HPE losses pinned on Intel chip shortages and COVID-19
Revenue dipped in the first quarter of 2020 as a months' long CPU shortage continues to bite
HPE has reported that its year-on-year revenues for the previous quarter have declined by 8% due to difficulties in its compute business, led primarily by the continued shortage of Intel processors.
Net revenues recorded for the first quarter of 2020 were $6.9 billion, falling from the $7.5 billion recorded during the same period last year. The main culprit was a 15% decline in HPE’s compute business, with “manufacturing capacity constraints” causing income to drop by $3 billion year-on-year.
The company has hinted this is due to several global issues, including the recent worldwide coronavirus outbreak, although HPE’s financial results underperformed against analyst estimates regardless.
The company has also suggested the need to address a string of challenges, including competitive pressures, risks associated with executing HPE’s strategy, as well as unforeseen events such as the spread of the virus.
“HPE’s first-quarter results demonstrate continued progress against our strategic priorities to shift our company to higher-margin and more recurring revenues against a dynamic market backdrop,” said HPE’s president and CEO Antonio Neri.
“While our overall revenue declined for the quarter, primarily due to our Compute business, we grew our ARR by 19 percent and saw profitable growth in key areas of investment, including Intelligent Edge, High Performance Compute, Hyperconverged Infrastructure, Big Data Storage and Operational Services orders.”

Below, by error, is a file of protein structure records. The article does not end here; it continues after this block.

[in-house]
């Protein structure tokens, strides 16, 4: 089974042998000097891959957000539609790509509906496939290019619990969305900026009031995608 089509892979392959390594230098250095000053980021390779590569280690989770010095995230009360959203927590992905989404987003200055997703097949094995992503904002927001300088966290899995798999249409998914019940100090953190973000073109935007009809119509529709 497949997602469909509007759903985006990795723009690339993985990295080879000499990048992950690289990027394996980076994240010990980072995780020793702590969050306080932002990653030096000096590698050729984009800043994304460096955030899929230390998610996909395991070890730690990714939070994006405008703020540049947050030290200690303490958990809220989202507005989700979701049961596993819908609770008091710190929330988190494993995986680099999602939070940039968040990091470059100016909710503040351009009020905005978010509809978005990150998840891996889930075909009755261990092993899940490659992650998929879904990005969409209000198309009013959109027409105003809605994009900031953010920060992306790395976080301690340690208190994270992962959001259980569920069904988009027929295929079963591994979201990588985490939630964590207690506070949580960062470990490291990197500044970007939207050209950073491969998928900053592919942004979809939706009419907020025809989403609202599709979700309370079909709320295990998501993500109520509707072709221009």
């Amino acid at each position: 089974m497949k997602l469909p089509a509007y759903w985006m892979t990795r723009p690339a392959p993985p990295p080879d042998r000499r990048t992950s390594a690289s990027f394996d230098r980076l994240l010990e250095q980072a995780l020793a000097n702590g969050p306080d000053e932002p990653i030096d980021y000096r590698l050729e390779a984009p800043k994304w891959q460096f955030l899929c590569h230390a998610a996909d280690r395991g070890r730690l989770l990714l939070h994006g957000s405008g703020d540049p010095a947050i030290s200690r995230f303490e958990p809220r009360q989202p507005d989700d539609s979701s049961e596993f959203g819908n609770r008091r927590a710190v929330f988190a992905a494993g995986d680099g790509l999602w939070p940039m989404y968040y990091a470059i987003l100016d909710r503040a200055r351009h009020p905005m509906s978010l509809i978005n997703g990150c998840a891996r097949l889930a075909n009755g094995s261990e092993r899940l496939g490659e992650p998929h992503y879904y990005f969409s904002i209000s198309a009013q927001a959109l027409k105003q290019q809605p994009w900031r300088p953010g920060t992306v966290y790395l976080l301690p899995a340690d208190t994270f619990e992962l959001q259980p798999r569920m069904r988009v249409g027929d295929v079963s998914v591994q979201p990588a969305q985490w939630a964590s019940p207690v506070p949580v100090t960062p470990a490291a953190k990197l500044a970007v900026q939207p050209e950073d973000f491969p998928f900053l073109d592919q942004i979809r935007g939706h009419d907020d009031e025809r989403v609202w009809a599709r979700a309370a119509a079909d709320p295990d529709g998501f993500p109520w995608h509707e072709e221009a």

“Faced with continued macro uncertainty, I am confident we are managing our business with discipline and focus, taking the right actions, and advancing our pivot to deliver unique edge-to-cloud experiences as a service. We believe the combination will drive long-term profitable growth and strong returns on investment.”
Intel shortages have been present throughout the market for many, many months, with a string of companies previously blaming their poor financial performances on the lack of supply of chips.
The company previously apologised for being unable to meet “strong demand” for its CPUs in November 2019, also pledging to invest in capital expenditure to ramp up production.
Last year, for example, Microsoft blamed Intel for a drop in the sales of Windows machines, while in November, Dell slashed its 2020 forecast over fears that the shortage of Intel chips would continue to lead to declining PC shipments.
While HPE’s compute business suffered, a number of smaller areas of the business saw better fortunes. The intelligent edge division grew 4% year-on-year to record $720 million in revenue, for example, while high-performance compute and mission-critical systems grew 6% year-on-year, hitting $823 million for Q1 2020.
Performance in these areas, however, was not strong enough to offset the losses in areas such as financial services, which declined 6% year-on-year, as well as storage, which was down 7% despite recording $1.3 billion in revenue.
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